After each team member has selected a set of ideas, ask them to make an initial assessment of each idea using the following questions – What are the idea’s strengths? What are the idea’s weaknesses? What’s unexpected or unusual about the idea relative to the status quo? What’s your initial recommendation about how the idea could be addressed? It’s beneficial to share these initial thoughts aloud to familiarize group members with ideas that may have been overlooked.

Perform individual ranking with group input– Following the initial report-out, use a 4-box grid to allow individuals to place their ideas relative to two dimensions:

  • Potential Impact – On a scale from Minimal to Dramatic
  • Implementation Ease – On a scale from Easy to Difficult

Once individuals have placed ideas on the grid, talk through each one to see what support or challenges there are within the group. Typically, team members will overstate the number of easy to implement ideas that are expected to have dramatic impact. If true, these ideas are very attractive, but often they’ll have less impact or may be more difficult to implement than originally suspected.

Don’t be afraid to consider moving an idea if there’s a clear take from the group that it’s stronger or weaker than its original placement. The result of this combined individual-group exercise should be a much more refined set of ideas, with a good deal of input to set the stage for selecting a few ideas that will be pursued further for development.

Keep track of what’s left over – It pays to track the ideas that aren’t selected initially. These often resurface later and it’s nice to be able to tie them back to the strategic thinking efforts that you’ve been conducting.

WRAP-UP

So from the last several posts, you’ll ideally be better prepared to cultivate strategic thinking in your department or business and then to do something with it. We’ll revisit these topics over time to provide more refinement, but for now, schedule time soon to do some fruitful strategic thinking!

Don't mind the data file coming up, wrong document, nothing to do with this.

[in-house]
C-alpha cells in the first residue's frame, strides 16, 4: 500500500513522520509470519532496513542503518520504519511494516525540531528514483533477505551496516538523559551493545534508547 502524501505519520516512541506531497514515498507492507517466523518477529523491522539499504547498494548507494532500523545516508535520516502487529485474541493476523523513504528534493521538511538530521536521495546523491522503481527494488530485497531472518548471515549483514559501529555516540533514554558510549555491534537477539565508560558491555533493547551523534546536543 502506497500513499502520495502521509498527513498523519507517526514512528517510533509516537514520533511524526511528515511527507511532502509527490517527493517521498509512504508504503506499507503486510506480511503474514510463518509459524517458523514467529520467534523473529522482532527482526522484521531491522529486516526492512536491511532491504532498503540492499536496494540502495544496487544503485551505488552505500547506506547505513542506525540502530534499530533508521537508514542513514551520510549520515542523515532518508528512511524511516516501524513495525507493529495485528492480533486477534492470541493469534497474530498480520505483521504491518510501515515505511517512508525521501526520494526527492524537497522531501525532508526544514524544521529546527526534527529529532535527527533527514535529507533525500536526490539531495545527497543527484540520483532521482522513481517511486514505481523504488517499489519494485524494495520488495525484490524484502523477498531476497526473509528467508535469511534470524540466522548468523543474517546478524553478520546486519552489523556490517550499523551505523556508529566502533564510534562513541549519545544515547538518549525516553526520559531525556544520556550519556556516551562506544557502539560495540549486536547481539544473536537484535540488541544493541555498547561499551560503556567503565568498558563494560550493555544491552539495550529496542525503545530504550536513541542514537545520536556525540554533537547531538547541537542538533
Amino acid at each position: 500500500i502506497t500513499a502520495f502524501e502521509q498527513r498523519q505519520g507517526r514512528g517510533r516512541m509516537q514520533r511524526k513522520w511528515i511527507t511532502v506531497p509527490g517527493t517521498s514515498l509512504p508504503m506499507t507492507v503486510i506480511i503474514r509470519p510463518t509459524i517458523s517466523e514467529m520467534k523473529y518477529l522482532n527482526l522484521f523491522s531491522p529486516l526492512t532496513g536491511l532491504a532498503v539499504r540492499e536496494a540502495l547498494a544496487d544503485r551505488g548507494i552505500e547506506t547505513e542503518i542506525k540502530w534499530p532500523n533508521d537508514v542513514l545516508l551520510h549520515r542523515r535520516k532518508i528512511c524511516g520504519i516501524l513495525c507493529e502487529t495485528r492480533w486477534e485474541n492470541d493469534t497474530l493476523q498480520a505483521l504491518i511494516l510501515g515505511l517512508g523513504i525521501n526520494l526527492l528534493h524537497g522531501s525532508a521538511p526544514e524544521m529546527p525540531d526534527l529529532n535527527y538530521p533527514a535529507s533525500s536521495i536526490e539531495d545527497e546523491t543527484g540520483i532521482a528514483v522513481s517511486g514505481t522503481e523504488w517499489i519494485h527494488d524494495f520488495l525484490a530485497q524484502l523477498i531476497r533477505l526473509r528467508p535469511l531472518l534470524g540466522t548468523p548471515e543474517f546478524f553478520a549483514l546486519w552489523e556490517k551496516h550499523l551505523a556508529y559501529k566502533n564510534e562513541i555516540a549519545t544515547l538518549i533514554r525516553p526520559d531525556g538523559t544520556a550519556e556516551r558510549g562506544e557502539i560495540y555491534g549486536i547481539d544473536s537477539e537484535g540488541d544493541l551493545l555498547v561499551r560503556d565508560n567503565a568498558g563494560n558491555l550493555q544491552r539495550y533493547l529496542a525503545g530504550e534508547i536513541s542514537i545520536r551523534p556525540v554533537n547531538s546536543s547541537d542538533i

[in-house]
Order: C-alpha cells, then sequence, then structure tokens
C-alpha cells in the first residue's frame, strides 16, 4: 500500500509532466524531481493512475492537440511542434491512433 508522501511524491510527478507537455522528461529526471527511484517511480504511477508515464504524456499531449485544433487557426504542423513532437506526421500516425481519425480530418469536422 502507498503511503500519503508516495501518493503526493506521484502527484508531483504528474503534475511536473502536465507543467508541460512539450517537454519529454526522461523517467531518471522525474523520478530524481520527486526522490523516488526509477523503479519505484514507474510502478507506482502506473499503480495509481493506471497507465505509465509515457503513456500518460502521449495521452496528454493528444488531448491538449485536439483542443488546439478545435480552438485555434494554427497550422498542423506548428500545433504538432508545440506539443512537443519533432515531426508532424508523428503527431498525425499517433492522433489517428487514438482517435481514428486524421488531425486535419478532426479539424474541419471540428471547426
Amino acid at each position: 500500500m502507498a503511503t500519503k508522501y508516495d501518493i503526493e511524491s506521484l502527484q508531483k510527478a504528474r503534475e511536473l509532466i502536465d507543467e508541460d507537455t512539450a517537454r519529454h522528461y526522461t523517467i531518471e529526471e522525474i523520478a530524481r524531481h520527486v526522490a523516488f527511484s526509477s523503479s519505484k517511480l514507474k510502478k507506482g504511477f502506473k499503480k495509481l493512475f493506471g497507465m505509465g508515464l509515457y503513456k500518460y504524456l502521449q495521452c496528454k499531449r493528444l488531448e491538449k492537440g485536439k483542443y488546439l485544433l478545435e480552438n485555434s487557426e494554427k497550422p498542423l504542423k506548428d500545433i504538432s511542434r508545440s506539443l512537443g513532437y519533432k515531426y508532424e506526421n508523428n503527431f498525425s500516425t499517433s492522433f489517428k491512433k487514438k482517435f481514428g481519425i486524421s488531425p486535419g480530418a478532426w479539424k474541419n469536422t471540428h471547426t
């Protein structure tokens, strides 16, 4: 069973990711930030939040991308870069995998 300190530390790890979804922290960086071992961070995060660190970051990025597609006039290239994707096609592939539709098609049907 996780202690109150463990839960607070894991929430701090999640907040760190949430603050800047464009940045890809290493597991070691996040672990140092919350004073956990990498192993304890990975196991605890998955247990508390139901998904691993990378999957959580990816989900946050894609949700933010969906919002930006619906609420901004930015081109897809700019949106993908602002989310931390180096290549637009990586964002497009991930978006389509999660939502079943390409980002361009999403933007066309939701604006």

Mike Brown

Founder of The Brainzooming Group, and an expert on strategy, creativity, and innovation. Mike is a frequent speaker on innovation, strategic thinking, and social media.

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Here are two productive question-based strategic thinking exercises for a broad set of business situations.

“What’s It Like?”

This strategic thinking exercise has you look for analogous situations to yours, going to school on others who are smarter or better than you are in solving similar challenges.

The first step is to identify the characteristics of your situation or challenge, asking yourself the following questions to find ways to generalize your situation:

  • What is this really trying to accomplish?
  • How would I describe this situation in 5 – 7 words?
  • What’s this like in other businesses?

Identify who else faces a similar situation to your generalized business challenge and then use their perspective to identify how they’d address your situation and solve it:

  • Who else faces this?
  • How are they addressing it?
  • What would it be like if we addressed it similarly?

“Where Do We Add Value?”

This strategic thinking exercise focuses on where a business or internal department best delivers for customers. Themes that emerge help to identify areas for near term focus or elimination.

First, answer the following questions. Ideally this would take place in a pre-session survey:

  • What are the TOP 3 things we do that ADD INCREDIBLE VALUE for customers?
  • What are the TOP 3 things we do that DON’T DELIVER INCREDIBLE VALUE because we can’t/don’t focus enough time, attention, and/or resources on them?